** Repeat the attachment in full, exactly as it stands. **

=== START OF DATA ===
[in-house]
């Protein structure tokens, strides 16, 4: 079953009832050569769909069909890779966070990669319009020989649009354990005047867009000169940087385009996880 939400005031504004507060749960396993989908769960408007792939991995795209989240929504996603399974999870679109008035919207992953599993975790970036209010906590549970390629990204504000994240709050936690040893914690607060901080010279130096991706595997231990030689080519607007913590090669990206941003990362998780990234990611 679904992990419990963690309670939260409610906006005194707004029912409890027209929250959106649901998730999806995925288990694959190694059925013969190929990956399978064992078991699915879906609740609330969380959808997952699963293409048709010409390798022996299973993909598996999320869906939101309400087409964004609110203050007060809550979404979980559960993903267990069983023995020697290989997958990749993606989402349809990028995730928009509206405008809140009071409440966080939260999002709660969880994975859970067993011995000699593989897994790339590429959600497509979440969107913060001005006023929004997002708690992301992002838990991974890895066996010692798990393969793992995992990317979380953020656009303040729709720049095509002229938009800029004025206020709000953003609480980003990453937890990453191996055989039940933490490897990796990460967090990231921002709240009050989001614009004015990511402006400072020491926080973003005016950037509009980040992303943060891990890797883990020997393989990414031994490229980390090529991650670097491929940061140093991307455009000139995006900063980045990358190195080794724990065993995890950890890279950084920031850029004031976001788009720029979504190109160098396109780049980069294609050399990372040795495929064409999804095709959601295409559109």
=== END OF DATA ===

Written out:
[in-house]
């Protein structure tokens, strides 16, 4: 079953009832050569769909069909890779966070990669319009020989649009354990005047867009000169940087385009996880 939400005031504004507060749960396993989908769960408007792939991995795209989240929504996603399974999870679109008035919207992953599993975790970036209010906590549970390629990204504000994240709050936690040893914690607060901080010279130096991706595997231990030689080519607007913590090669990206941003990362998780990234990611 679904992990419990963690309670939260409610906006005194707004029912409890027209929250959106649901998730999806995925288990694959190694059925013969190929990956399978064992078991699915879906609740609330969380959808997952699963293409048709010409390798022996299973993909598996999320869906939101309400087409964004609110203050007060809550979404979980559960993903267990069983023995020697290989997958990749993606989402349809990028995730928009509206405008809140009071409440966080939260999002709660969880994975859970067993011995000699593989897994790339590429959600497509979440969107913060001005006023929004997002708690992301992002838990991974890895066996010692798990393969793992995992990317979380953020656009303040729709720049095509002229938009800029004025206020709000953003609480980003990453937890990453191996055989039940933490490897990796990460967090990231921002709240009050989001614009004015990511402006400072020491926080973003005016950037509009980040992303943060891990890797883990020997393989990414031994490229980390090529991650670097491929940061140093991307455009000139995006900063980045990358190195080794724990065993995890950890890279950084920031850029004031976001788009720029979504190109160098396109780049980069294609050399990372040795495929064409999804095709959601295409559109």